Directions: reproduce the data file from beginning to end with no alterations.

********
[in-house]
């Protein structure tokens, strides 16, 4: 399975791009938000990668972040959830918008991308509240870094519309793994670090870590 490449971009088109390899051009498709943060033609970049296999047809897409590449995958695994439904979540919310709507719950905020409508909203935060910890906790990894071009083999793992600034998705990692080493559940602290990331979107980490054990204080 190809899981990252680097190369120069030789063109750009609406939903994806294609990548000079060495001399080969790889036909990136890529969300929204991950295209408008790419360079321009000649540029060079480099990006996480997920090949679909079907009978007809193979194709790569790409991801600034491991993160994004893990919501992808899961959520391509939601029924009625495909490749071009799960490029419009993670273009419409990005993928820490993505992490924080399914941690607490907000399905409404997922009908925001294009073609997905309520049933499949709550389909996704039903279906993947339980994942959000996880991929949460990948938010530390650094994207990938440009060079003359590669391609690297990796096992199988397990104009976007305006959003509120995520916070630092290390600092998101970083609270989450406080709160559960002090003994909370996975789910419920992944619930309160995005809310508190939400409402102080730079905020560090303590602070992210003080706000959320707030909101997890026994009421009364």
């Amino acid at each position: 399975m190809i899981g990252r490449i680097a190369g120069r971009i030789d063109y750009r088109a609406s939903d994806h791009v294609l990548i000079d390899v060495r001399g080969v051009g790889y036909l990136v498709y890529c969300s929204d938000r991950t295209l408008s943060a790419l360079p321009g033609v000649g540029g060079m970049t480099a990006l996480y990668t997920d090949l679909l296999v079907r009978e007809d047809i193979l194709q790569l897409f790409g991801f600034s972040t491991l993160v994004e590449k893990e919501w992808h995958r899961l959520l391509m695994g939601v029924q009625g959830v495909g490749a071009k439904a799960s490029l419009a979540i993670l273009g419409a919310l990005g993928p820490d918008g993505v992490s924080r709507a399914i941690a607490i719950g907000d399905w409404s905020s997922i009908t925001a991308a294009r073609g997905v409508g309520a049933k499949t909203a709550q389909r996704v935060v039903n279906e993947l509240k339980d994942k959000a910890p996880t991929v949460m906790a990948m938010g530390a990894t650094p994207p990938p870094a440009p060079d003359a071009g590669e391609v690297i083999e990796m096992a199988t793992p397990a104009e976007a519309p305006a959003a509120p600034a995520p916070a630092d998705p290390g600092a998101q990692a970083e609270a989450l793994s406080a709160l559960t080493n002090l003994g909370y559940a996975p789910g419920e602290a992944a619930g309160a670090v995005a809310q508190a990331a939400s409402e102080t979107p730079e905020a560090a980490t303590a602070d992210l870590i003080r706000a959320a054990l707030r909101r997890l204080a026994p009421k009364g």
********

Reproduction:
[in-house]
């Protein structure tokens, strides 16, 4: 399975791009938000990668972040959830918008991308509240870094519309793994670090870590 490449971009088109390899051009498709943060033609970049296999047809897409590449995958695994439904979540919310709507719950905020409508909203935060910890906790990894071009083999793992600034998705990692080493559940602290990331979107980490054990204080 190809899981990252680097190369120069030789063109750009609406939903994806294609990548000079060495001399080969790889036909990136890529969300929204991950295209408008790419360079321009000649540029060079480099990006996480997920090949679909079907009978007809193979194709790569790409991801600034491991993160994004893990919501992808899961959520391509939601029924009625495909490749071009799960490029419009993670273009419409990005993928820490993505992490924080399914941690607490907000399905409404997922009908925001294009073609997905309520049933499949709550389909996704039903279906993947339980994942959000996880991929949460990948938010530390650094994207990938440009060079003359590669391609690297990796096992199988397990104009976007305006959003509120995520916070630092290390600092998101970083609270989450406080709160559960002090003994909370996975789910419920992944619930309160995005809310508190939400409402102080730079905020560090303590602070992210003080706000959320707030909101997890026994009421009364």
């Amino acid at each position: 399975m190809i899981g990252r490449i680097a190369g120069r971009i030789d063109y750009r088109a609406s939903d994806h791009v294609l990548i000079d390899v060495r001399g080969v051009g790889y036909l990136v498709y890529c969300s929204d938000r991950t295209l408008s943060a790419l360079p321009g033609v000649g540029g060079m970049t480099a990006l996480y990668t997920d090949l679909l296999v079907r009978e007809d047809i193979l194709q790569l897409f790409g991801f600034s972040t491991l993160v994004e590449k893990e919501w992808h995958r899961l959520l391509m695994g939601v029924q009625g959830v495909g490749a071009k439904a799960s490029l419009a979540i993670l273009g419409a919310l990005g993928p820490d918008g993505v992490s924080r709507a399914i941690a607490i719950g907000d399905w409404s905020s997922i009908t925001a991308a294009r073609g997905v409508g309520a049933k499949t909203a709550q389909r996704v935060v039903n279906e993947l509240k339980d994942k959000a910890p996880t991929v949460m906790a990948m938010g530390a990894t650094p994207p990938p870094a440009p060079d003359a071009g590669e391609v690297i083999e990796m096992a199988t793992p397990a104009e976007a519309p305006a959003a509120p600034a995520p916070a630092d998705p290390g600092a998101q990692a970083e609270a989450l793994s406080a709160l559960t080493n002090l003994g909370y559940a996975p789910g419920e602290a992944a619930g309160a670090v995005a809310q508190a990331a939400s409402e102080t979107p730079e905020a560090a980490t303590a602070d992210l870590i003080r706000a959320a054990l707030r909101r997890l204080a026994p009421k009364g």